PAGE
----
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June 13, 1962


The opinion of the court was delivered by: GRIM

In this action brought by the union to enforce an arbitrator's award under a collective bargaining agreement, the plaintiff union has moved for summary judgment.

The agreement, dated August 15, 1959, between the union and defendant, a Philadelphia manufacturer, contains this provision:

 'The Employer will not permit any work to be performed for it, directly or indirectly, outside of its own shop by any other concern unless such concern is in contractual relationship with the Union and has complied with the terms thereof.'

 A supplement to the agreement, dated March 30, 1960, provided that the employer was to continue to employ as many employees in the Philadelphia plant as were employed there in 1959, and also that:

 'The Employer shall not conduct manufacturing elsewhere unless the Philadelphia plant is being operated on a full time work basis, and the Union consents to the manufacturing elsewhere as provided in the Collective Agreement.'

 Further supplements, in letter form, likewise dated March 30, 1960, provided:

 'It is our understanding that conditioned upon your Philadelphia plant being operated on a full time work basis as provided by our Memorandum Agreement of March 30, 1960, we will have no objections to your opening a plant in Grifton, North Carolina, provided further that the Grifton Plant is under a Collective Agreement with the Local Union there of the International Ladies' Garment Workers' Union.'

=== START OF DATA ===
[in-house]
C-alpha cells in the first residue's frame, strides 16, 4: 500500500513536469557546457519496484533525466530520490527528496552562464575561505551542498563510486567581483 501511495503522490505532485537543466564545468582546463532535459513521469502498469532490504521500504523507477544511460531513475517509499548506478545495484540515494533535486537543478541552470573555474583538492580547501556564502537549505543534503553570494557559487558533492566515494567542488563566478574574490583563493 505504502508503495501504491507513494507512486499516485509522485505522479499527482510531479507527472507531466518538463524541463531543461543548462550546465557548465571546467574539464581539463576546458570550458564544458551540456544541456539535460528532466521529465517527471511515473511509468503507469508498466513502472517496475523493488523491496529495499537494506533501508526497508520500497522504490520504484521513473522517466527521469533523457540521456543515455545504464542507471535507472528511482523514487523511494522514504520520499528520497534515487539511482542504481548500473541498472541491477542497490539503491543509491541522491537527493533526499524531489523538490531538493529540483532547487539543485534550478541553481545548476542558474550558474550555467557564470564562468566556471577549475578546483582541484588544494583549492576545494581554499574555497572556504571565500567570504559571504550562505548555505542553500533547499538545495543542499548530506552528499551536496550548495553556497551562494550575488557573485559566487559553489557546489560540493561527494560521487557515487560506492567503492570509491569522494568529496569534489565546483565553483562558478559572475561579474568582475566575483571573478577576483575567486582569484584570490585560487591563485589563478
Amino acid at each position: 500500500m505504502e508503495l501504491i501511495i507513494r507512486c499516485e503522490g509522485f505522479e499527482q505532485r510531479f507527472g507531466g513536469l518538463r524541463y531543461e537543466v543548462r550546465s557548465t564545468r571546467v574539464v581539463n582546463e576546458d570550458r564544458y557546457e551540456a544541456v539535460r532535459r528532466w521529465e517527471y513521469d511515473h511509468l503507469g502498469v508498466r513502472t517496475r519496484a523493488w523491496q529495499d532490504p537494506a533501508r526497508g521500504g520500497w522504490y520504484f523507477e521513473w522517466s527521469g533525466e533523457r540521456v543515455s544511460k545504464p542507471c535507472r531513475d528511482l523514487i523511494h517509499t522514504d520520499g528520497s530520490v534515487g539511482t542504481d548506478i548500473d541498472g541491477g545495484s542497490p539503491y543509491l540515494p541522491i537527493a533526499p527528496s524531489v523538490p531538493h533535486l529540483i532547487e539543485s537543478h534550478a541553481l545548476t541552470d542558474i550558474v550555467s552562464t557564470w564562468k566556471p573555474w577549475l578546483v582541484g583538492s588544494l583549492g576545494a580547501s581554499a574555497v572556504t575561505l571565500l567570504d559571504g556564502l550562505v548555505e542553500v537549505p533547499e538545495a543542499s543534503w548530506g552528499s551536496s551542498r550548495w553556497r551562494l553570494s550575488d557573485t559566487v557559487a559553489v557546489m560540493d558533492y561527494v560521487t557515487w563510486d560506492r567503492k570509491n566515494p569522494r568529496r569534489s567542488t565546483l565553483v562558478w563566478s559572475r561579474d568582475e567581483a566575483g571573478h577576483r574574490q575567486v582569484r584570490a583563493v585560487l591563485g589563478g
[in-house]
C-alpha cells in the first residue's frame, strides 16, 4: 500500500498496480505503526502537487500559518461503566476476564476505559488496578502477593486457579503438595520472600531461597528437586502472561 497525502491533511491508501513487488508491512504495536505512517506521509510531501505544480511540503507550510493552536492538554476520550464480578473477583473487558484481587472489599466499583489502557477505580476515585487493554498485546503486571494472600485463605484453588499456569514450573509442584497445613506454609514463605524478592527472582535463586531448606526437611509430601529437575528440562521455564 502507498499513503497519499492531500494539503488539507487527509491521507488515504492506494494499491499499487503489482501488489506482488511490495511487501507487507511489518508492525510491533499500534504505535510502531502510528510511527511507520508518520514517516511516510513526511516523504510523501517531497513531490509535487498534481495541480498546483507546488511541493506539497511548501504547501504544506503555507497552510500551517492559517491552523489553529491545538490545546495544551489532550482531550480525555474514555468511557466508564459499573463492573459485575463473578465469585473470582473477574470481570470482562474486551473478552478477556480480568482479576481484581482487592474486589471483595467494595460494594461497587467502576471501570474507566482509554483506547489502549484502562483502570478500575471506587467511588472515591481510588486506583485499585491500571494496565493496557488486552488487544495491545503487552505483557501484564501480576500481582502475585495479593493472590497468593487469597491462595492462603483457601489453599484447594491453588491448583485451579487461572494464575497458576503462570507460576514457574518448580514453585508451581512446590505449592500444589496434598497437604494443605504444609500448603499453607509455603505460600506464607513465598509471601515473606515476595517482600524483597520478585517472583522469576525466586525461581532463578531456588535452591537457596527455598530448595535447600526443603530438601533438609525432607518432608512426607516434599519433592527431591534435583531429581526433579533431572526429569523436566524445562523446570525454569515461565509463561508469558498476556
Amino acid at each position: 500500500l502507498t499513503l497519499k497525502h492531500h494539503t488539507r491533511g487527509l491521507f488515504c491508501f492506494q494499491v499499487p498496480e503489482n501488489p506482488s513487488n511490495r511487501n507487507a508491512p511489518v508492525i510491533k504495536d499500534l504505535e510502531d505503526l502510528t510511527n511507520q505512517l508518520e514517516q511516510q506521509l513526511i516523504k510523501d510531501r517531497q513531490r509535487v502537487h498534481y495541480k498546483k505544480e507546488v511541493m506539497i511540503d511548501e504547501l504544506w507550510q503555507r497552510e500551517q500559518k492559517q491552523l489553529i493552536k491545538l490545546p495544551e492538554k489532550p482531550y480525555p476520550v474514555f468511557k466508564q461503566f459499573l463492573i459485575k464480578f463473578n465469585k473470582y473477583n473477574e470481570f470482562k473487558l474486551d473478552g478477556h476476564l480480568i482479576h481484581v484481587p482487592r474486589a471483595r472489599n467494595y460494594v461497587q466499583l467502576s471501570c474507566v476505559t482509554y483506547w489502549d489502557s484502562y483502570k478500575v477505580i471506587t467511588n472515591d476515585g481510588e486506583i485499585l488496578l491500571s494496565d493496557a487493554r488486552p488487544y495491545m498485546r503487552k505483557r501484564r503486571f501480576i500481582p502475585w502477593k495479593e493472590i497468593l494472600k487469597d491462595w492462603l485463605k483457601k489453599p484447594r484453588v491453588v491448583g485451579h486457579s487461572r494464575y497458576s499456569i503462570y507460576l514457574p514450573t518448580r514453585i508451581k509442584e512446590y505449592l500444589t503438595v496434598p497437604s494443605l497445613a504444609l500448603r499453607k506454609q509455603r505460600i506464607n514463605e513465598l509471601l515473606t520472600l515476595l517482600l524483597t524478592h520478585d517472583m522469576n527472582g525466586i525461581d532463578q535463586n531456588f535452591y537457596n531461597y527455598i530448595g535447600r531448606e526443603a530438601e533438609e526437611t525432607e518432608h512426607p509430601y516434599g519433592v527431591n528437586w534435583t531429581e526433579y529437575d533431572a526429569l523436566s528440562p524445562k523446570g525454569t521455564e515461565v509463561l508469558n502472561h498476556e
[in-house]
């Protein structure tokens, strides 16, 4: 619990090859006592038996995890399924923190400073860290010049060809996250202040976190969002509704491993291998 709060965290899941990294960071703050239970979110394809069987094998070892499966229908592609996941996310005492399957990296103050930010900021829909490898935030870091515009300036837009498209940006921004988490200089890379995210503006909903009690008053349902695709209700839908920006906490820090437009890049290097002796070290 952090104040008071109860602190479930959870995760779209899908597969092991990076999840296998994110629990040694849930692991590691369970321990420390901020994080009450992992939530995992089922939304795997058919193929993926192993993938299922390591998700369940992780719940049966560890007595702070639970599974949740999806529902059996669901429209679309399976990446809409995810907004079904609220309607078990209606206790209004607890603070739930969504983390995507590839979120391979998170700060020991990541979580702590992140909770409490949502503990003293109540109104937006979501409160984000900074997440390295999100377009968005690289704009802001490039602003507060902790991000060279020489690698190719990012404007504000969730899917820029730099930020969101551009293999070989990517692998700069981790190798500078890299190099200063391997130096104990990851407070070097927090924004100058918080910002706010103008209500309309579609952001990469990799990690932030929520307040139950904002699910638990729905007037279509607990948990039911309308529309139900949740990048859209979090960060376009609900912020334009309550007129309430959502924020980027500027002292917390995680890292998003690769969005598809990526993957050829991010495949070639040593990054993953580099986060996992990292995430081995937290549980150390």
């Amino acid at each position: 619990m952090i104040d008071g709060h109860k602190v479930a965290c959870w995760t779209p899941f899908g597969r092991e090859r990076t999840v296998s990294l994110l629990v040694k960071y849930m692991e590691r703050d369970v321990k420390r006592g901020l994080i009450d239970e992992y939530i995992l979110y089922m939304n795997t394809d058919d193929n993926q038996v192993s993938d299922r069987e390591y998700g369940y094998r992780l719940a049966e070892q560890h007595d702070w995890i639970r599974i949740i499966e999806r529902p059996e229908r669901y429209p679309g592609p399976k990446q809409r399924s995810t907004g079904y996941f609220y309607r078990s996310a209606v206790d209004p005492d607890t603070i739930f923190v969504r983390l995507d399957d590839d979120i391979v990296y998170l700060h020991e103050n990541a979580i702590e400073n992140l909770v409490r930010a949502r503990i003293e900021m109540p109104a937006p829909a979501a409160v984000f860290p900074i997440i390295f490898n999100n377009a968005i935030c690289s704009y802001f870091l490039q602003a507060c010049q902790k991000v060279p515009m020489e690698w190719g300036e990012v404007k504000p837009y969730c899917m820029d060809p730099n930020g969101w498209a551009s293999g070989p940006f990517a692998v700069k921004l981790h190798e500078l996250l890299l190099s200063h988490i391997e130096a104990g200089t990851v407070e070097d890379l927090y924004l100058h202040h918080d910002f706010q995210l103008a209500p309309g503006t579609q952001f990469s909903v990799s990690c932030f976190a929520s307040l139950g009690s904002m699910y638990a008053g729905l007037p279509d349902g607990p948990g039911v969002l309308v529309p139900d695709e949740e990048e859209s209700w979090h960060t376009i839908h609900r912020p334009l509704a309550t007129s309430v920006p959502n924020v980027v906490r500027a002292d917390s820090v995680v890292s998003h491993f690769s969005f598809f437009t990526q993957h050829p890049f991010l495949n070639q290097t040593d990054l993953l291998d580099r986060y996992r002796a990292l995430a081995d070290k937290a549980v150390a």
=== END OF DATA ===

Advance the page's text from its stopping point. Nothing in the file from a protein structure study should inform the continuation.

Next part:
'We shall expect you to use your best efforts and good faith in helping the I.L.G.W.U. organize your shop in Grifton, North Carolina.

 'If it should appear that additional time is necessary for this purpose, we shall be very glad to sit down with you to discuss this matter.'

 Defendant opened a plant at Grifton, North Carolina, but none of the employees of that plant joined the union. The union contended that by opening the plant in North Carolina defendant breached the collective bargaining agreement. This contention gave rise to a dispute, which was submitted to arbitration under the following provision of the agreement:

 'All controversies or disputes, if any, shall in the first instance, be taken up by and between the firm and the Shopchairman. Should they be unable to agree within twenty-four (24) hours, after the dispute arises, the Employer will then take up such dispute with the representative of the Union. In the event that they are unable to reach a satisfactory agreement, within forty-eight (48) hours thereafter, then the matter shall be immediately submitted to ALLAN DASH, who shall act as the Impartial Arbitrator and his decision shall be final and binding. * * * It is the intention and agreement of the parties that the procedure established in this agreement for the adjustment of disputes shall be the exclusive means for the determination of all disputes, complaints or grievances specified herein, expressly including all strikes, stoppages, lockouts and any and all claims, demands or acts arising therefrom. Neither party shall institute any proceedings in a court of law or equity other than to compel arbitration, as provided in this agreement, or to enforce the award of an arbitrator. This provision shall be a complete defense to any action instituted contrary to this agreement.'

 The arbitrator, Allan Dash, held hearings and rendered an opinion and award. He upheld the union's contention that the employer set up the North Carolina plant in violation of the agreement, and denied the employer's contention that the North Carolina plant had been opened only after securing union approval and that it had been opened with the union's permission. He directed that the union be given access to the employer's books at both plants to discover how much the employer owes plaintiff union by reason of defendant employer's failure to make payments to union health insurance, retirement, and severance pay founds.